February 29, 2016

I was rather slack last week and forgot to post my next alpha letter. My excuse is that I was preparing to both teach and be taught. This semester I’m teaching Advanced Arts Management at the University of Melbourne and both Effective Business Communications and Human Resource Development at Central Queensland University. But in addition, I’ve just spend the weekend starting my Certificate IV in Training and Assessment. Ironically, in the current Australian adult education world, I can teach at post-graduate level without a Cert IV but not in the Vocational Education and Training system. Still, having written about Humility in my last blog it was entirely appropriate that I re-experienced the life of a student. Luckily, the presenter was good and my class mates helpful so we all survived two intense full days of learning with more to come.

Today’s extract is about Industrial Relations. To a degree, this topic has many points which are specific to the Australian system but any reader who deals with unions and industrial agreements of some form will appreciate the impact that industrial relations has on the workplace.


“Industrial Relations (IR)  involves the activities of governments, industrial tribunals, employer associations, trade unions and the impact of industrial law, awards, terms and conditions of work, grievance procedures, dispute settlement, advocacy and collective bargaining in determining the rules about employment relationships (Stone, 2013) but apparently it’s very old fashioned of me to even use the phrase. In writing a book about what I would have called IR when teaching it in the 1970s and 1980s, both Balnave et al (2009) and Bray, Waring & Cooper (2009) decided to call their books ‘Employment Relations’. A couple of years later, Teicher, Holland & Gough (2013) found that even that phrase failed to capture the interconnected stories of HR management, government intervention and the voice of the un-unionised and so chose to call their book ‘Workplace Relations’.  However, even though IR is consider to be negative  because of sensationalist reporting of conflict and the role of unions that is seen to be at the heart of it (Bray, Waring & Cooper 2009), as my particular focus in this section is about the impact of government legislation on employment relations, it still feels appropriate.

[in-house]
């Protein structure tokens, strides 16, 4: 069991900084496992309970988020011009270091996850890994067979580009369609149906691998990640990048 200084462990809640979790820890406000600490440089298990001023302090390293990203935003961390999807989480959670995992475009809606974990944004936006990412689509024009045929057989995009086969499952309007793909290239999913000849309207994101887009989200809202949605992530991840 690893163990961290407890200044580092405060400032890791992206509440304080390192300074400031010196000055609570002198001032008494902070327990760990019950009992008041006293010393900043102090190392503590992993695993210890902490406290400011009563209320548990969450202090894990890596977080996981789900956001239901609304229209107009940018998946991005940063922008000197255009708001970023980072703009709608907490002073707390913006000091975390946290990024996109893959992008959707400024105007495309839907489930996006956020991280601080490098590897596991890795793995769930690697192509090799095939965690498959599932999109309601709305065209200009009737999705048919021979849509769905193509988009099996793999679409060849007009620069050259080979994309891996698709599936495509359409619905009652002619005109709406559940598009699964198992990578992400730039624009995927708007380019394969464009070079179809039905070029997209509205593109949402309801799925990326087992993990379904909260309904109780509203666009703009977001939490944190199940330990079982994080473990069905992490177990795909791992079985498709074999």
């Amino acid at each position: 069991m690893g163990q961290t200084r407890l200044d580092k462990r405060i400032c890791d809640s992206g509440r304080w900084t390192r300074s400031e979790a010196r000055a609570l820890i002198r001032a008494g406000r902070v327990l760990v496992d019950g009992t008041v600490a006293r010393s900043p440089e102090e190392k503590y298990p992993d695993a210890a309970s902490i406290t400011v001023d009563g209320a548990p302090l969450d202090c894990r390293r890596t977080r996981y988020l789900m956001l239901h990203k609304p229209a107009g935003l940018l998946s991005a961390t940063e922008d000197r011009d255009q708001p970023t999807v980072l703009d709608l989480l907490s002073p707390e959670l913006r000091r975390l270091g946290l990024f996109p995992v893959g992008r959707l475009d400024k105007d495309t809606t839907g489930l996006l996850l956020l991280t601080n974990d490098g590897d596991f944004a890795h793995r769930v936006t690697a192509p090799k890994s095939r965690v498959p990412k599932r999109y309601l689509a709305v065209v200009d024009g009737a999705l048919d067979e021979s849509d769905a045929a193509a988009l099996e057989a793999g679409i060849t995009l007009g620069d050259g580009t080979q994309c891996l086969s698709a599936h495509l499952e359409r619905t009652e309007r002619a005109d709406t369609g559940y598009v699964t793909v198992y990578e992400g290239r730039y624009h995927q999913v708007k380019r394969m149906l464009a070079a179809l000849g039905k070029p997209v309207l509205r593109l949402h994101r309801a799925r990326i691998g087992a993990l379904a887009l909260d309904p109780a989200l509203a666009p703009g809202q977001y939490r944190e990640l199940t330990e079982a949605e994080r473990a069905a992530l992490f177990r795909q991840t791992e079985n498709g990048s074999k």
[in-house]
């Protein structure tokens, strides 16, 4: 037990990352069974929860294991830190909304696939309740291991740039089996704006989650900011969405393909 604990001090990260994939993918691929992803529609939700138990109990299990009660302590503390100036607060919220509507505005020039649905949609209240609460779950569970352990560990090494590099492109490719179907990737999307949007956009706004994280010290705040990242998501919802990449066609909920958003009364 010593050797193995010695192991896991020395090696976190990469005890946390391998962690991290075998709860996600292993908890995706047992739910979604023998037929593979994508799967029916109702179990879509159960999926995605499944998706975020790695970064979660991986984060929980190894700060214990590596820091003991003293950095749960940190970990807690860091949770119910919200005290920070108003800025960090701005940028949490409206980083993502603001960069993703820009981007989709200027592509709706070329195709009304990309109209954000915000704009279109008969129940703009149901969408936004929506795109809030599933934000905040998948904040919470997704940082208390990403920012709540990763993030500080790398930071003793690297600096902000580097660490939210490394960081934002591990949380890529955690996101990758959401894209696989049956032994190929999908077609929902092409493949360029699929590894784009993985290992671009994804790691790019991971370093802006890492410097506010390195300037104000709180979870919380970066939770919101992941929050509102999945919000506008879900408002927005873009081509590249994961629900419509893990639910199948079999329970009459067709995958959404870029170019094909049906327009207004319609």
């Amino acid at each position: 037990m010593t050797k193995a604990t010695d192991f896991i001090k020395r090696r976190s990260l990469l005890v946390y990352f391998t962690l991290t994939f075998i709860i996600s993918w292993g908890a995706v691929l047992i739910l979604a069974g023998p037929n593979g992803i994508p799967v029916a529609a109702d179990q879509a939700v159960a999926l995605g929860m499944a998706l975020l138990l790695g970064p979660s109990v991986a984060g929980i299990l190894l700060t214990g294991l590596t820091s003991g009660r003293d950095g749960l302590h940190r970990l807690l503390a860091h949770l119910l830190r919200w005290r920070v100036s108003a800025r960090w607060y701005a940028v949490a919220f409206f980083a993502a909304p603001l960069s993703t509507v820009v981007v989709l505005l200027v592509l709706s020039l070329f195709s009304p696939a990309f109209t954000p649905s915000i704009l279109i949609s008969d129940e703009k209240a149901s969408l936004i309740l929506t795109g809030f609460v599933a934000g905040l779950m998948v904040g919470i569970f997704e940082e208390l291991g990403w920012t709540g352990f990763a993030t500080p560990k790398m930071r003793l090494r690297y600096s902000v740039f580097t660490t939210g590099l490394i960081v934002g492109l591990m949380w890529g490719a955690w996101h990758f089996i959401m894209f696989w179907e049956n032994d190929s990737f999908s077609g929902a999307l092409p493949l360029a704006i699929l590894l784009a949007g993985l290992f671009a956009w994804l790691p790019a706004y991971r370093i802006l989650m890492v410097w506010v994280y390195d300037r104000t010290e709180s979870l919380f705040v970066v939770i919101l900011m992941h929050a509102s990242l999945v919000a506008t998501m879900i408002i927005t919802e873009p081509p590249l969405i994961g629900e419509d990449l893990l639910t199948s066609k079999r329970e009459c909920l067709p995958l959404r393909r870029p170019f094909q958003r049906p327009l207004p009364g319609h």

There are different approaches to Industrial Relations – unitarist, pluralist, radical or Marxist, although you don’t hear much of the latter these days.  In the unitarist world (which is often the world of the human resource expert), workplace conflict is a temporary aberration. Life is about teamwork and mutual cooperation, with direct communication between management and employees based on common objectives. If conflict does occur it’s because of poor management or workers that don’t fit in or trade union interference.  It’s a view to be found on the right wing of politics but ironically (because many arts workers tend to be left-voting), it’s a view that most arts managers would rather like to think was the case in their organisation. Because people actively choose to work in an arts organisation, there are shared values and shared objectives, teamwork and mutual cooperation. And sometimes it does feel as if unions interfere with the smooth running of the company. However, just because employees are committed to the art form, doesn’t mean that they feel they have power in the relationship or are comfortable without the support of a trade union.

The truth of the matter in countries like Australia with a democracy, a strong (if fading) tradition of trade unionism, a legal structure that supports the rights of unions, facilitates group bargaining and provides conciliation and arbitration processes, we have a pluralist system where trade unions are legitimate representatives of employee interests and managers have to learn to negotiate with a collective rather than individuals with the State as the umpire.”


Balnave, N, Brown J, Maconachie, G & Stone, R J 2009, Employment Relations in Australia, 2nd ed, John Wiley & Sons, Milton QLD

Bray, M, Waring, P & Cooper, R 2009, Employment Relations, McGraw-Hill, Sydney

Stone, R J 2013, Managing Human Resources, 4th edn,  John Wiley & Sons, Milton QLD

Teicher, J, Holland, P & Gough, R 2013, Australian Workplace Relations, Cambridge University Press, Melbourne